At the Royal Opera House a year of repertoire and new work closes with a brilliant coda. Donizetti's L'Ange de Nisida, painstakingly constructed from an, at times, almost indecipherable score, was set aside in 1840 when the Théâtre de la Renaissance, overstretched in the busy and competitive Paris music and drama scene, went bust.
The prolific composer ploughed on apace – a cartoon of the day shows Donizetti writing a comedy with one hand and a tragic opera with the other – and repurposed some of the material of L'Ange into his tragedy La Favorite. Already a celebrated composer in Italy, success in Paris was now his goal, and French the language of his librettos.
The music scholar Candida Mantica has spent years piecing together the inky pages of Donizetti left behind, and the result is a revelation. One of the delights of L'Ange that did not transfer to La Favorite is a comic element supplied by the oily and bumptious aide to the King of Naples. This Don Gaspar belongs to a colourful dynasty of operatic fixers who run from Mozart's Leporello through Rossini's Figaro to Gilbert and Sullivan's many self-important high-ups.
In the first of two concert performances of this great discovery, Laurent Nouari's Gaspar is alone worth the price of admission, and every bass-baritone will want to put the hilarious 'Ma puissance n'est pas mince' in their recital programme. Aficionados may recognise in it some elements of the comedy Don Pasquale.
But future singers may not have the advantage of back-up from the Orchestra and Chorus of the Royal Opera House, rising to the occasion in this landmark event under conductor Sir Mark Elder, already a proven champion of neglected Donizetti works. From its first rousing birthday gallop and swelling anthems to Verdian conspiratorial whispers and monastic offstage devotions, the always reliable chorus is on terrific form.
Released from the pit and seated up on stage, the orchestra gets a rare showing, and responds with exhilarating playing and distinguished solo work.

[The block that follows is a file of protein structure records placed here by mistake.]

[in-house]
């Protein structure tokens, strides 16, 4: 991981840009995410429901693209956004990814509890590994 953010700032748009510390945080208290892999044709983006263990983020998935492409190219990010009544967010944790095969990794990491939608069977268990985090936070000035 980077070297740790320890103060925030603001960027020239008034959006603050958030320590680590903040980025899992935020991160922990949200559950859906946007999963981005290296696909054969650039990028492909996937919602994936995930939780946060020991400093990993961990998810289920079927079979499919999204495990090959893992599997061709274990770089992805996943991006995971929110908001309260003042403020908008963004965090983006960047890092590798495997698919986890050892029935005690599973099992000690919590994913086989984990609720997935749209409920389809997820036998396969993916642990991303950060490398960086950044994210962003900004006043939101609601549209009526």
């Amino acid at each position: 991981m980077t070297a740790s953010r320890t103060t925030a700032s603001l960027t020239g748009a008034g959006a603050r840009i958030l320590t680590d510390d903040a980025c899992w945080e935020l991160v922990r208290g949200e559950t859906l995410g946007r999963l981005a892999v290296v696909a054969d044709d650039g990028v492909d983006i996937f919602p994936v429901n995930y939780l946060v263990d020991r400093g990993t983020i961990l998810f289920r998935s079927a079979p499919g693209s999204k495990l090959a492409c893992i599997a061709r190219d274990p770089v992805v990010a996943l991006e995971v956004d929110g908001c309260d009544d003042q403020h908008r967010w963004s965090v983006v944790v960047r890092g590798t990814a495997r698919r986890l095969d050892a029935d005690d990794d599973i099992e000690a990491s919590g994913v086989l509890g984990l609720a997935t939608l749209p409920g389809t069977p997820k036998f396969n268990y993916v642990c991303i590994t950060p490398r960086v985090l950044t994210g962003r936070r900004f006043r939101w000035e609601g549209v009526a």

We are accustomed to visually brilliant productions at Covent Garden, but when the music along does all the work, the rewards can be as great for singer and listener alike. As the king's mistress Silvia – the charitable 'angel' of the title – the soprano Joyce El-Khoury brings glamour, passion and poignancy to a many-layered role. Like Verdi's Violetta in La Traviata, for which El-Khoury has already made her name all over the world, including at Covent Garden and Glyndebourne, Silvia is torn between the life of a courtesan and true love but, on choosing the latter, loses her hold on life. El-Khoury's scintillating command of soaring and diving passages will be there for all to enjoy when this opera comes out on CD in 2019.
The Korean tenor David Junghoon Kim grew in the role of her lover Leone, but you could hope for better communication even in the context of a concert performance. There is great singing from Vito Priante as the king and Evgeny Stavinsky as the father superior. His pious presence prompts lines in at times comical English surtitles such as 'and what's worse, I thought I saw the monk nearby...', but it's the music that counts, and over three hours it never flags.
The question running through the mind of every engrossed member of the audience must have been: how did this slip through the net? To be hearing this opera for the first time is an event indeed. Catch it before it disappears, for now, at the second and last performance on Sat 21 July. And hope that Covent Garden will slate a full-scale production. Watch this space...
'L'Ange de Nisida' is sung in French with English surtitles. There is one more performance on 21 July. The opera is released on CD by Opera Rara in 2019
|What||L'Ange de Nisida review , Royal Opera House|
|Where||Royal Opera House, Bow Street, Covent Garden, London, WC2E 9DD | MAP|
|Nearest tube||Covent Garden (underground)|
18 Jul 18 – 21 Jul 18, 7:30 PM – 10:30 PM
|Price||£7 - £100|
|Website||Click here for more information and booking|